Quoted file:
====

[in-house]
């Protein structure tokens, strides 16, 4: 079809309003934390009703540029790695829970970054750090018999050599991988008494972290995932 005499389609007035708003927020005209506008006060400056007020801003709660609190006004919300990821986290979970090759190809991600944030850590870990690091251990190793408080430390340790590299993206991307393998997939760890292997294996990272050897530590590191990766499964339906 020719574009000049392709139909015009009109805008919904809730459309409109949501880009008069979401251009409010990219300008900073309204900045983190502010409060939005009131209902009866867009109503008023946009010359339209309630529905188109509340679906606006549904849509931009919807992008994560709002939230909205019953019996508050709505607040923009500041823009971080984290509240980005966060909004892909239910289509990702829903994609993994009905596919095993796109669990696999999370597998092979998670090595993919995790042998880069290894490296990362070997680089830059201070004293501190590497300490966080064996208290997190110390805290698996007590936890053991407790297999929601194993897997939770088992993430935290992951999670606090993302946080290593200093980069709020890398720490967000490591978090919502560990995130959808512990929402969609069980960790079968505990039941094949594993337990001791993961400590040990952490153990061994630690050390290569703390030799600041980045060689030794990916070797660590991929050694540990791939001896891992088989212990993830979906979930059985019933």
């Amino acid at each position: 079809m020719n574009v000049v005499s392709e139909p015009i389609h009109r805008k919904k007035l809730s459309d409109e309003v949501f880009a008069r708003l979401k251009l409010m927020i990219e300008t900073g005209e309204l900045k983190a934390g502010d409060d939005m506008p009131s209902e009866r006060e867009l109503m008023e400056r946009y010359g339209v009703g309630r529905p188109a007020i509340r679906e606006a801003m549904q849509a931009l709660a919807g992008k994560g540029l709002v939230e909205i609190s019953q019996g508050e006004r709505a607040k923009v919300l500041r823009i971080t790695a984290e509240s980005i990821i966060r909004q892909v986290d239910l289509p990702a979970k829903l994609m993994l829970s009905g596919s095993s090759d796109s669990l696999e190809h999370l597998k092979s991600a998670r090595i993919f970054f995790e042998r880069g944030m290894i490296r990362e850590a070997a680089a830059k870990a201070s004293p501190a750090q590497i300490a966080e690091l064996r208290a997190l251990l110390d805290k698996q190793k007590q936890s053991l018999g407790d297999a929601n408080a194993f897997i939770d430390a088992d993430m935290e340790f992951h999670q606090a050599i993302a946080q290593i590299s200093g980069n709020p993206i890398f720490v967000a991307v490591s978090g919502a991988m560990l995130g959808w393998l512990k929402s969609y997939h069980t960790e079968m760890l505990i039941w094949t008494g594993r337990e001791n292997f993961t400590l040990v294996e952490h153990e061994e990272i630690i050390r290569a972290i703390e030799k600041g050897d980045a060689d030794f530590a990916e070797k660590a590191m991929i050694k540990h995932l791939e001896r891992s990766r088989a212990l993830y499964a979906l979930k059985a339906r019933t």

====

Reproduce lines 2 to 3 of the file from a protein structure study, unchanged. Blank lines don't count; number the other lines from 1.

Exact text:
């Protein structure tokens, strides 16, 4: 079809309003934390009703540029790695829970970054750090018999050599991988008494972290995932 005499389609007035708003927020005209506008006060400056007020801003709660609190006004919300990821986290979970090759190809991600944030850590870990690091251990190793408080430390340790590299993206991307393998997939760890292997294996990272050897530590590191990766499964339906 020719574009000049392709139909015009009109805008919904809730459309409109949501880009008069979401251009409010990219300008900073309204900045983190502010409060939005009131209902009866867009109503008023946009010359339209309630529905188109509340679906606006549904849509931009919807992008994560709002939230909205019953019996508050709505607040923009500041823009971080984290509240980005966060909004892909239910289509990702829903994609993994009905596919095993796109669990696999999370597998092979998670090595993919995790042998880069290894490296990362070997680089830059201070004293501190590497300490966080064996208290997190110390805290698996007590936890053991407790297999929601194993897997939770088992993430935290992951999670606090993302946080290593200093980069709020890398720490967000490591978090919502560990995130959808512990929402969609069980960790079968505990039941094949594993337990001791993961400590040990952490153990061994630690050390290569703390030799600041980045060689030794990916070797660590991929050694540990791939001896891992088989212990993830979906979930059985019933």
């Amino acid at each position: 079809m020719n574009v000049v005499s392709e139909p015009i389609h009109r805008k919904k007035l809730s459309d409109e309003v949501f880009a008069r708003l979401k251009l409010m927020i990219e300008t900073g005209e309204l900045k983190a934390g502010d409060d939005m506008p009131s209902e009866r006060e867009l109503m008023e400056r946009y010359g339209v009703g309630r529905p188109a007020i509340r679906e606006a801003m549904q849509a931009l709660a919807g992008k994560g540029l709002v939230e909205i609190s019953q019996g508050e006004r709505a607040k923009v919300l500041r823009i971080t790695a984290e509240s980005i990821i966060r909004q892909v986290d239910l289509p990702a979970k829903l994609m993994l829970s009905g596919s095993s090759d796109s669990l696999e190809h999370l597998k092979s991600a998670r090595i993919f970054f995790e042998r880069g944030m290894i490296r990362e850590a070997a680089a830059k870990a201070s004293p501190a750090q590497i300490a966080e690091l064996r208290a997190l251990l110390d805290k698996q190793k007590q936890s053991l018999g407790d297999a929601n408080a194993f897997i939770d430390a088992d993430m935290e340790f992951h999670q606090a050599i993302a946080q290593i590299s200093g980069n709020p993206i890398f720490v967000a991307v490591s978090g919502a991988m560990l995130g959808w393998l512990k929402s969609y997939h069980t960790e079968m760890l505990i039941w094949t008494g594993r337990e001791n292997f993961t400590l040990v294996e952490h153990e061994e990272i630690i050390r290569a972290i703390e030799k600041g050897d980045a060689d030794f530590a990916e070797k660590a590191m991929i050694k540990h995932l791939e001896r891992s990766r088989a212990l993830y499964a979906l979930k059985a339906r019933t």